Not how you wanna wake up.
It seems as though any time a moderately successful IP hits Hollywood it invariably becomes a matter of not if, but when a sequel will follow. Such has been the case with Cloverfield, a “found-footage” monster movie from producer J.J. Abrams during the height of Lost, which was a massive box office success and introduced more than enough unique elements to create additional films.
Nearly eight years later, audiences were given 10 Cloverfield Lane, a film that isn’t a direct sequel but exists within the same universe. While it shares little common ground with its spiritual predecessor, the intense psychological thriller is actually a much better movie.
After an unseen fight with her fiancé, Michelle (Mary Elizabeth Winstead) leaves their New Orleans apartment and ends up in a car accident while driving through some very rural areas. She awakens disoriented to find herself chained up and with an IV drip in her arm. It’s here she meets Howard (John Goodman), who explains where she is, how she came to be there and, more importantly, what has happened above ground.
Michelle is skeptical of Howard’s story about a mysterious attack, though that softens a bit when she meets Emmitt (John Gallagher, Jr.), who voluntarily entered the shelter after witnessing something he struggles to explain. Still unconvinced, Michelle tries to escape, only to find a delirious woman with skin legions pounding on the outside of the shelter trying to get in.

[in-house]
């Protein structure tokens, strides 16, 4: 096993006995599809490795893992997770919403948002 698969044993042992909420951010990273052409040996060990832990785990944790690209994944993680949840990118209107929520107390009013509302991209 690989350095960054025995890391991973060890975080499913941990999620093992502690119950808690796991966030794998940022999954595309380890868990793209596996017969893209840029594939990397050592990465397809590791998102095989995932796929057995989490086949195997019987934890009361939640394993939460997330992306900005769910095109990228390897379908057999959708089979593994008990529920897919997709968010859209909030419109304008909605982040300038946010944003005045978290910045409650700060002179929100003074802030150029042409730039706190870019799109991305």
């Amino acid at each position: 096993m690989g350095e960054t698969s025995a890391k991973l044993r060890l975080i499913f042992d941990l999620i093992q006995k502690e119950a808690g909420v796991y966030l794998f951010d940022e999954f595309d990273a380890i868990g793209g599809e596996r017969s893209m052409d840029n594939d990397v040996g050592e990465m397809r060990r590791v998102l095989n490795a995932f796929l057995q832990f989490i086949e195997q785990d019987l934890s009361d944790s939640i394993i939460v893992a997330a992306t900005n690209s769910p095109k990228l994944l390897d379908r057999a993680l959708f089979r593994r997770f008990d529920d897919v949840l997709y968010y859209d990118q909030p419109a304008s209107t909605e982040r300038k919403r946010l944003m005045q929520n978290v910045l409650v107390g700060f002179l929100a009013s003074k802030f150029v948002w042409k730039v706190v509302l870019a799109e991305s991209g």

This convinces Michelle that Howard is telling the truth, and, for a time, the three of them get along quite well inside the shelter. Soon, however, Michelle starts to suspect Howard may be as dangerous as whatever unknown threat is awaiting them above ground. That leaves her with two upsetting options: remain indebted to (and trapped with) Howard or escape and take her chances.
There’s a strong narrative at work here, and that you’re only privy to the same information as Michelle instantly makes you sympathize with her. You literally never have a moment when you peek in to see what Howard or Emmitt are doing. The movie puts you with Michelle for the duration, and it’s incredibly effective in building tension and making your brain posit all kinds of theories.
Delivering on the strong script are three very good performances. Characters are subtle when they should be, tender when they should be, scared, angry and so on — it never feels like anyone stops being who they are for the convenience of a twist or a jump scare.
As good as all three of them are, though, Goodman is the show stealer. He’s so creepy and threatening, and yet at the same time he appears to have literally saved their lives by getting them in the shelter. He has light moments and shows tenderness at times, but you always feel like there’s tremendous anger bubbling just below the surface. It’s great.
While the movie’s final act doesn’t feature the same claustrophobic tension that some of the build does, it offers up some interesting twists that you probably won’t see coming while creating an entirely different type of anxiety for the audience to experience.
We didn’t find much to complain about. A few moments here and there missed the mark, but when the most notable item we could remember was a locked car in a situation in which you’d never lock a car, you know it’s a good movie.
THE BONUS FEATURES
It’s a little surprising there isn’t more on the bonus side with the various featurettes, which add up to less than an hour. Granted, we’d prefer that to meandering puff time fillers, and most of what is presented is worth a watch, but there’s nothing that warrants a second look.
10 Cloverfield Lane is one of the better films we’ve seen in 2016, and that it manages to create such a tension-filled ride while still managing to maintain a PG-13 rating is doubly impressive. It’s clever, well acted and does a great job of keeping you engaged until the credits roll.